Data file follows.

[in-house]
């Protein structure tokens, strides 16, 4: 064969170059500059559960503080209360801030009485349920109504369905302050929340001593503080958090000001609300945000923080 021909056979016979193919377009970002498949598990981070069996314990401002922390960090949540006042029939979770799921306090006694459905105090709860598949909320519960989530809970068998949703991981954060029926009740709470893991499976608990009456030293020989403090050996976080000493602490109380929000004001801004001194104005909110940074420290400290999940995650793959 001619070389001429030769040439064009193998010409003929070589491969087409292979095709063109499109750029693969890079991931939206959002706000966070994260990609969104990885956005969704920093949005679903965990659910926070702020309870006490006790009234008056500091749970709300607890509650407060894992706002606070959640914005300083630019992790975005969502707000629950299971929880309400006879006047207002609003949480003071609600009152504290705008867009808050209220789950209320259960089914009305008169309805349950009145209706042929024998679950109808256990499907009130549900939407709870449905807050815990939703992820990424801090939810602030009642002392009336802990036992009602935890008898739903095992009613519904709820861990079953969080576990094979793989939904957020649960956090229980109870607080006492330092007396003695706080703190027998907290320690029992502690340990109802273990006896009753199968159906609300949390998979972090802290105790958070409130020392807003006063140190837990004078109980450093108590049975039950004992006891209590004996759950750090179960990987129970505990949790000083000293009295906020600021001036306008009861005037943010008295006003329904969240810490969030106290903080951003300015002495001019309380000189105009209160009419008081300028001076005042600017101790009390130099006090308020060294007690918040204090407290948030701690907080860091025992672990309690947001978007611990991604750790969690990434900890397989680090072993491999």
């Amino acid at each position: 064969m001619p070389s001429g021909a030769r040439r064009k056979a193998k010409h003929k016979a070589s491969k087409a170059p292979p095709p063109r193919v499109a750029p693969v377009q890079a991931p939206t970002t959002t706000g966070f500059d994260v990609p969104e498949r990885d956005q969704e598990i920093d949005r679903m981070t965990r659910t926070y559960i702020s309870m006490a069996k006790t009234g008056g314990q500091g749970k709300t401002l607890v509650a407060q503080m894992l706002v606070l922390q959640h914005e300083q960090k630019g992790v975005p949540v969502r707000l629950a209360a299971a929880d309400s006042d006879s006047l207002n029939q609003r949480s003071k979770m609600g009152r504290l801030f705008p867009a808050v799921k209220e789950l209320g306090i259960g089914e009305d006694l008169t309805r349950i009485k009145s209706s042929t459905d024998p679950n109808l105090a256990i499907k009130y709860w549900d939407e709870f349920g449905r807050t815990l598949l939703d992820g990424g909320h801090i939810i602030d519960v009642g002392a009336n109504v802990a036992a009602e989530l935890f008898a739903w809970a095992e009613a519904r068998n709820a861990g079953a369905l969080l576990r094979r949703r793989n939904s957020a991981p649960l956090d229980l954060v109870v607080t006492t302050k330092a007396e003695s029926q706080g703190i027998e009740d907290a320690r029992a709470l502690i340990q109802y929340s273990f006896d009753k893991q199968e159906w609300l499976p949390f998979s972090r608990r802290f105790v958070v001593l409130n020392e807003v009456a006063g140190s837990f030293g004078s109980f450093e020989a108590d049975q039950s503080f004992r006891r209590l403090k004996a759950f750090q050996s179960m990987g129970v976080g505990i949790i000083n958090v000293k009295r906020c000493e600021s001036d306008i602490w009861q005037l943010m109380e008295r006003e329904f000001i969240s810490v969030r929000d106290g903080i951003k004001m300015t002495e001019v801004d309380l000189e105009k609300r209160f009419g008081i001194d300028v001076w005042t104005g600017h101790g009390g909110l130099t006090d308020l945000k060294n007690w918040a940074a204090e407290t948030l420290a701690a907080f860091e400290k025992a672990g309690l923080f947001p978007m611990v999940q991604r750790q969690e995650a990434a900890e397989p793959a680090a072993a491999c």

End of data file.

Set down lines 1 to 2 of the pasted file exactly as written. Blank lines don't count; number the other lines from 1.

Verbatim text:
[in-house]
């Protein structure tokens, strides 16, 4: 064969170059500059559960503080209360801030009485349920109504369905302050929340001593503080958090000001609300945000923080 021909056979016979193919377009970002498949598990981070069996314990401002922390960090949540006042029939979770799921306090006694459905105090709860598949909320519960989530809970068998949703991981954060029926009740709470893991499976608990009456030293020989403090050996976080000493602490109380929000004001801004001194104005909110940074420290400290999940995650793959 001619070389001429030769040439064009193998010409003929070589491969087409292979095709063109499109750029693969890079991931939206959002706000966070994260990609969104990885956005969704920093949005679903965990659910926070702020309870006490006790009234008056500091749970709300607890509650407060894992706002606070959640914005300083630019992790975005969502707000629950299971929880309400006879006047207002609003949480003071609600009152504290705008867009808050209220789950209320259960089914009305008169309805349950009145209706042929024998679950109808256990499907009130549900939407709870449905807050815990939703992820990424801090939810602030009642002392009336802990036992009602935890008898739903095992009613519904709820861990079953969080576990094979793989939904957020649960956090229980109870607080006492330092007396003695706080703190027998907290320690029992502690340990109802273990006896009753199968159906609300949390998979972090802290105790958070409130020392807003006063140190837990004078109980450093108590049975039950004992006891209590004996759950750090179960990987129970505990949790000083000293009295906020600021001036306008009861005037943010008295006003329904969240810490969030106290903080951003300015002495001019309380000189105009209160009419008081300028001076005042600017101790009390130099006090308020060294007690918040204090407290948030701690907080860091025992672990309690947001978007611990991604750790969690990434900890397989680090072993491999």